- The diffusion of water across a cell membrane - Process involving the movement of water molecules across a semipermable membrane down the concentration gradient (molecules moving w/ their own kinetic energy)
High Water Potential
- Low solute concentration
Low Water Potential
- High solute concentration
- Pores that water diffuses through (hollow proteins/water channels)
Facilitated Diffusion
- Passage of materials is aided both by concentration gradient and a transport protein (still not active)
Active Transport
- Energy must be expended to move molecules through transport proteins against the concentration gradient
- Moves out of the cell through facilitated diffusion (like Amino Acids)
Na⁺-K⁻ Pump
- The sodium potassium pump moves 3 sodium ions out for every 2 potassium ions moved into the cell, creating a voltage across the cell called the membrane potential
- "Cell Drinking"
Receptor-mediated endocytosis
- Involves protein receptors recognizing hormones to help move them into the cell - It's how cholesterol gets in - Receptors latch onto specific molecules (not "generic" endocytosis)
- AKA "Cell Eating" - Example: WBCs engulfing bacterial (vesicle containing bacteria combines w/ lysosome to digest cell AFTER this process occurs)
Cartilage rings
- Hard tissue - These are present to support the trachea - They keep the tube from collapsing so airflow can continue
- Paths that air travels through on its way to the Alveoli (small tubes of muscle, bigger ones having cartilage)
- Sacks of oxygen in the lung - Oxygen from these microscopic cavities can diffuse into the blood stream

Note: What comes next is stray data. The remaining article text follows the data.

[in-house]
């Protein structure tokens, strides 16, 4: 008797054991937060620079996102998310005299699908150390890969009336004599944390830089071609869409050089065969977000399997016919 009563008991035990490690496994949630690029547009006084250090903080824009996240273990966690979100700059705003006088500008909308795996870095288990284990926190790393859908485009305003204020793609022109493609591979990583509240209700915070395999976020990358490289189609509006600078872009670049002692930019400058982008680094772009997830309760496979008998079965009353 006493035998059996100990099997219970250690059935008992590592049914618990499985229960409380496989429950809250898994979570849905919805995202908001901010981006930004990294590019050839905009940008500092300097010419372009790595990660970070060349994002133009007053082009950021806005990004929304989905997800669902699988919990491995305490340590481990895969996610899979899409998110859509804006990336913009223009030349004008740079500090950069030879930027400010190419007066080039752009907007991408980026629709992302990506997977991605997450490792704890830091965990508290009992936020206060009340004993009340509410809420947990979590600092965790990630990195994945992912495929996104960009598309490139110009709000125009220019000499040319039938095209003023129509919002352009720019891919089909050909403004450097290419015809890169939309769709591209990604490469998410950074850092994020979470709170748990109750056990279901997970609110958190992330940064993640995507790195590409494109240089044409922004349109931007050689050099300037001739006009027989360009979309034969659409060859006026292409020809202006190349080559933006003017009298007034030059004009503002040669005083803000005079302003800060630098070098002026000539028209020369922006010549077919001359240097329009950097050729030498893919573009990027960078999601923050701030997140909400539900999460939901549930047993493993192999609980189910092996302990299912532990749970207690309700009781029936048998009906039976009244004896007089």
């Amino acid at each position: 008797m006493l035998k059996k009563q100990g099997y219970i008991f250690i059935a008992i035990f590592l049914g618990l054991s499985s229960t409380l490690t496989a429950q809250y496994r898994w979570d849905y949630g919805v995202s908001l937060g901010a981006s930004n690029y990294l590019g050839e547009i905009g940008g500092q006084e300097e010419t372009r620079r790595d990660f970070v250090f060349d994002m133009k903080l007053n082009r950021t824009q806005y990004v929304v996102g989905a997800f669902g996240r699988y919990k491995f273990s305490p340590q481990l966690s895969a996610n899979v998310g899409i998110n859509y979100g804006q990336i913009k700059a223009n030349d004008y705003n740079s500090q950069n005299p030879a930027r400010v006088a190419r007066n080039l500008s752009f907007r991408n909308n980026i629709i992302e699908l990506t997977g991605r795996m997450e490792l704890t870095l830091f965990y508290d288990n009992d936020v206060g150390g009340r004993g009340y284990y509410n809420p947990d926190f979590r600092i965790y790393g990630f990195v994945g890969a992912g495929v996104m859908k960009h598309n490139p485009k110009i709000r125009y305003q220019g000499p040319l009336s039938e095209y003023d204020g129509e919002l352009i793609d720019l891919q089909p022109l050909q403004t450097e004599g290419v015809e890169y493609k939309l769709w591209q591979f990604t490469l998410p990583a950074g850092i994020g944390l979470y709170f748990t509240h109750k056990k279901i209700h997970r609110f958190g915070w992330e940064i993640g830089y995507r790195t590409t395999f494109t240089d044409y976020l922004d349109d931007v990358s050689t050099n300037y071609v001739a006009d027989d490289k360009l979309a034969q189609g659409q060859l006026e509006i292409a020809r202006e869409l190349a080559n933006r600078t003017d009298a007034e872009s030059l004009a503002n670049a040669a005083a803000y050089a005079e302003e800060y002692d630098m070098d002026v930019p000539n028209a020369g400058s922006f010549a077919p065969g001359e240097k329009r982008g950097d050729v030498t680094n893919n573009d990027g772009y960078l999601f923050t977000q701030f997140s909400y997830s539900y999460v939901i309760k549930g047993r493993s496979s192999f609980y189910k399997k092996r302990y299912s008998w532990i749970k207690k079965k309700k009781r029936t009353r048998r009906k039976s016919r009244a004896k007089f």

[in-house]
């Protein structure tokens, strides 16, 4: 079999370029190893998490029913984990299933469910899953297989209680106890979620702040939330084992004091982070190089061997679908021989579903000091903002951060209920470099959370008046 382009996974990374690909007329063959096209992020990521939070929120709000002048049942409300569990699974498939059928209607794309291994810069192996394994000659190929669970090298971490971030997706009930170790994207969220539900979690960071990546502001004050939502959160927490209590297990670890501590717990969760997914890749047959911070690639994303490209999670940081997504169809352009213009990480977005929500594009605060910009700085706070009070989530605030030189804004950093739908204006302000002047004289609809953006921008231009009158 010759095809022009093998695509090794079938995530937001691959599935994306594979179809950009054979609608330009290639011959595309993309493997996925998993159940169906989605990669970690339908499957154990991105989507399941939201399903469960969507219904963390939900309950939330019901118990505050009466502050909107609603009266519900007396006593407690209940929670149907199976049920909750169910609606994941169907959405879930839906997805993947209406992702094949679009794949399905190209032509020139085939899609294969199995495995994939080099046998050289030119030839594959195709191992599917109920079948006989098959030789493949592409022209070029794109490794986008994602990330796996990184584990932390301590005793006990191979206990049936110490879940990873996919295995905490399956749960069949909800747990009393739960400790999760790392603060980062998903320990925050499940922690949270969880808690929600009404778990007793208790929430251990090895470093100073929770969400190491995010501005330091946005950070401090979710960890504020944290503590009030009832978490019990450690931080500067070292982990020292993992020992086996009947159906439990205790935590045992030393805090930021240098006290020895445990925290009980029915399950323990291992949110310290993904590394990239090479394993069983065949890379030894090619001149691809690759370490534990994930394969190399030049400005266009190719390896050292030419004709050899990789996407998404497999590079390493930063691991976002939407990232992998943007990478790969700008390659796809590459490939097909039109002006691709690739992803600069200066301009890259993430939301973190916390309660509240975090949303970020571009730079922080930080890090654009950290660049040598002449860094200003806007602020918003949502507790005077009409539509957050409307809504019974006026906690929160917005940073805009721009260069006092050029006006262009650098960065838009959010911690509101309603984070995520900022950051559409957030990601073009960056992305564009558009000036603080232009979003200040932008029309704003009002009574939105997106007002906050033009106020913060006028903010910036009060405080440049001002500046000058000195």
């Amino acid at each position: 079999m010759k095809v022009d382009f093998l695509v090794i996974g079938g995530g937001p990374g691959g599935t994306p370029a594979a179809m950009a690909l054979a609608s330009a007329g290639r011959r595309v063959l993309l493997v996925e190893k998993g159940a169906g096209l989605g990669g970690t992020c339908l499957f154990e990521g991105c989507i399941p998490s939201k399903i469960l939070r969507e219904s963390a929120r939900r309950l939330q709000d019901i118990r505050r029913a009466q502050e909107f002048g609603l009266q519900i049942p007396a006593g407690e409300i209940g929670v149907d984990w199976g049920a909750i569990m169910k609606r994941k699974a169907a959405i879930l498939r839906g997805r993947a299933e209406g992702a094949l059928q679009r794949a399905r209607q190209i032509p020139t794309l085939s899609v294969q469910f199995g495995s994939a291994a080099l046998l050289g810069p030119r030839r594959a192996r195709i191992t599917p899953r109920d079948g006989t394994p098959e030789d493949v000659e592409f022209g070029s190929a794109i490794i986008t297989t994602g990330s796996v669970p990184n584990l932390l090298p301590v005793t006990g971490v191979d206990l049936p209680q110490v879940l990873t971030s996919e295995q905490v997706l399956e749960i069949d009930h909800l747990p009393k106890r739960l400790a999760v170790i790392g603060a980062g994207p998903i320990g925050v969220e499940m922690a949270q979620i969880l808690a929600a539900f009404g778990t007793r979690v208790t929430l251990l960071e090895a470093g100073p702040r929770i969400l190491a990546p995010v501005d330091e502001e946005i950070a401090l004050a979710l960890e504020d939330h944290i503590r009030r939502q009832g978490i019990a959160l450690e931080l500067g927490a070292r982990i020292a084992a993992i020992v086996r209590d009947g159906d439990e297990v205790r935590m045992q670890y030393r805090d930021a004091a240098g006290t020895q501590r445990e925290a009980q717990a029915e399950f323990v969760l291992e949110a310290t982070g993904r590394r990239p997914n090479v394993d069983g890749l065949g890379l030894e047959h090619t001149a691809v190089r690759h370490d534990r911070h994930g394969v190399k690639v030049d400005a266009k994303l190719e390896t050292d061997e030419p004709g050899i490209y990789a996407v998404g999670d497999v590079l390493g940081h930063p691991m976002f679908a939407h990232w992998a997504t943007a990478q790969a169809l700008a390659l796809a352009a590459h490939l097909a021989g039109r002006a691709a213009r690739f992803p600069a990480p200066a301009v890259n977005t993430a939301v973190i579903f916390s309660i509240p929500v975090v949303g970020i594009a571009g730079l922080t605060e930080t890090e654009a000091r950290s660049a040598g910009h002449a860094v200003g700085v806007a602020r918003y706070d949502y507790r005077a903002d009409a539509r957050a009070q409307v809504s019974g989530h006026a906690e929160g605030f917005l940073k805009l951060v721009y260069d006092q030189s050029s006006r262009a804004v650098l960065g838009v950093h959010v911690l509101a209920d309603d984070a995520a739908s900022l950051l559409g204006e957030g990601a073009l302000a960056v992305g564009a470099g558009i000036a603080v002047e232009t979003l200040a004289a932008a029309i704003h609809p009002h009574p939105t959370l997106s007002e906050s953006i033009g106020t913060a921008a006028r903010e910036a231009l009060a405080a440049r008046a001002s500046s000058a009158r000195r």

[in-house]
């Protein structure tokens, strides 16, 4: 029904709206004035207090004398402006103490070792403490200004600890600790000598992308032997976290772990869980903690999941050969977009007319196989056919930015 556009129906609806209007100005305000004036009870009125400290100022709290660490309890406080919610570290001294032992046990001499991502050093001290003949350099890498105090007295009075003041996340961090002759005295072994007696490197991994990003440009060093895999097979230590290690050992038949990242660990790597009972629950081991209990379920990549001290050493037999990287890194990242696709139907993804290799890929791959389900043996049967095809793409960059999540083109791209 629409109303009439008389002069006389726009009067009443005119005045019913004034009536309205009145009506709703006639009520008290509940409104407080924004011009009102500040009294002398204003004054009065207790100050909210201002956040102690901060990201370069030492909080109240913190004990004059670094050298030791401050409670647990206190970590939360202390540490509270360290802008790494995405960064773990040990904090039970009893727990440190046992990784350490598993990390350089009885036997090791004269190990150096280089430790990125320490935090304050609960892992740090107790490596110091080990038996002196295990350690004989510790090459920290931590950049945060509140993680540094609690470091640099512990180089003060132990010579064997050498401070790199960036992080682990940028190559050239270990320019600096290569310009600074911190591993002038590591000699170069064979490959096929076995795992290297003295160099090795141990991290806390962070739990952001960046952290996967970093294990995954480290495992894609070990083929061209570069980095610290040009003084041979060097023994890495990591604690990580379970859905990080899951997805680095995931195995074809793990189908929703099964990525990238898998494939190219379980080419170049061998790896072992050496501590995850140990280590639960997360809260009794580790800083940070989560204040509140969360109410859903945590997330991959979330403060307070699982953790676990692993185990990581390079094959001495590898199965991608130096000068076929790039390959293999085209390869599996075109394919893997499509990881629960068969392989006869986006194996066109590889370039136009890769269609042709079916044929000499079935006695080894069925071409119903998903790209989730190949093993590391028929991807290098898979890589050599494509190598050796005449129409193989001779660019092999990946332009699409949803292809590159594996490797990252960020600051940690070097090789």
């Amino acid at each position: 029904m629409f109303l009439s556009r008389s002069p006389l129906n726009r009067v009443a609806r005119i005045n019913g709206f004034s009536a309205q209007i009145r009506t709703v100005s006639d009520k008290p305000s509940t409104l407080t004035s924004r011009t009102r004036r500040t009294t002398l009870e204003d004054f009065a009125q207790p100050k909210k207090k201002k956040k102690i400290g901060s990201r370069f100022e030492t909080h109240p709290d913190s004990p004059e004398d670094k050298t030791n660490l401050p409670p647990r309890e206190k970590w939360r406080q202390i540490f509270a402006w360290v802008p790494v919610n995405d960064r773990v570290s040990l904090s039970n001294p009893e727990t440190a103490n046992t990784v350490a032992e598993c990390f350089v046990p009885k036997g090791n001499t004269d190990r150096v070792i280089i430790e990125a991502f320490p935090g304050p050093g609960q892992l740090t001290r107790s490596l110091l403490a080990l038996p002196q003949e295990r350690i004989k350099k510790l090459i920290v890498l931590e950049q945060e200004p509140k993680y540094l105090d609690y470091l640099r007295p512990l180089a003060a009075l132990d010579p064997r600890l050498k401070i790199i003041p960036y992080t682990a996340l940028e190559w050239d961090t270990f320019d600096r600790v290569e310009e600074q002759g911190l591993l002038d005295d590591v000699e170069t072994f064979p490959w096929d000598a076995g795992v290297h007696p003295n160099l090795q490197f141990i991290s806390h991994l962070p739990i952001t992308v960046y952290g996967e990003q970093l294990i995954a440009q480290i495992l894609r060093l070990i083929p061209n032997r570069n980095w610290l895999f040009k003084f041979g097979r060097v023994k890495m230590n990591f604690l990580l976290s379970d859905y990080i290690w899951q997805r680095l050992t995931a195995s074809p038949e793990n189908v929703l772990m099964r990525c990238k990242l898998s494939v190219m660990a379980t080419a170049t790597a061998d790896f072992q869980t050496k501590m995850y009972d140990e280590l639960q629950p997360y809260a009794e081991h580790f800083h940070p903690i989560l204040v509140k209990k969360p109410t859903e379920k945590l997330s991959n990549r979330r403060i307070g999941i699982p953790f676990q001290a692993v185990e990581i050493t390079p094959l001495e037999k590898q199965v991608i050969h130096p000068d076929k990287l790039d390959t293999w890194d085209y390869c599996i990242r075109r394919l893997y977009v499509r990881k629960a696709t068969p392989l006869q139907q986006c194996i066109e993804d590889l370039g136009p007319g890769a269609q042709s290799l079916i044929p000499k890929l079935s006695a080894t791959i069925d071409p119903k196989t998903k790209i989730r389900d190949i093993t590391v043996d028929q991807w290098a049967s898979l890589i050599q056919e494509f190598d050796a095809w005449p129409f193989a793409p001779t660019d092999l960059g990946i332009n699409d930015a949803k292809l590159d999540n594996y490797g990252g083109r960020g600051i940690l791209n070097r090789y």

- Bones (protect the lung in the "thracic" cavity)
Thacic Cavity
- AKA Chest Cavity
Intercostal Muscles
- With ribs, these form the chest wall - By contracting, they help increase or decrease the size of the chest cavity
Loop of Henle
- Filtrate flows from the proximal tubule to here, where it is concentrated (and the water is removed) and passed to the distal tubule
Distal Tubule
- Operates during tubule secretion to remove wastes not filtered by the proximal tubule
Proximal Tubule
- Cells here remove water and nutrients from the filtrate so they can be returned to the blood
Integral Proteins
- AKA "Intrinsic" or "Transmembrane"
- Are all large molecules that use proteins to help move across membrane
- A solution surrounding the cell with the same concentration of water and solute as inside the cell
- A solution surrounding the cell with a lower concentration of water than inside the cell
- A solution surrounding the cell with a higher concentration of water than inside the cell
Ion Pump
- One type of active transport - An example is the Sodium-Potassium pump
Transport Protein
- AKA Transmembrane/Integral Protein - Used to pump ions through the membrane (also other molecules)

Deck Info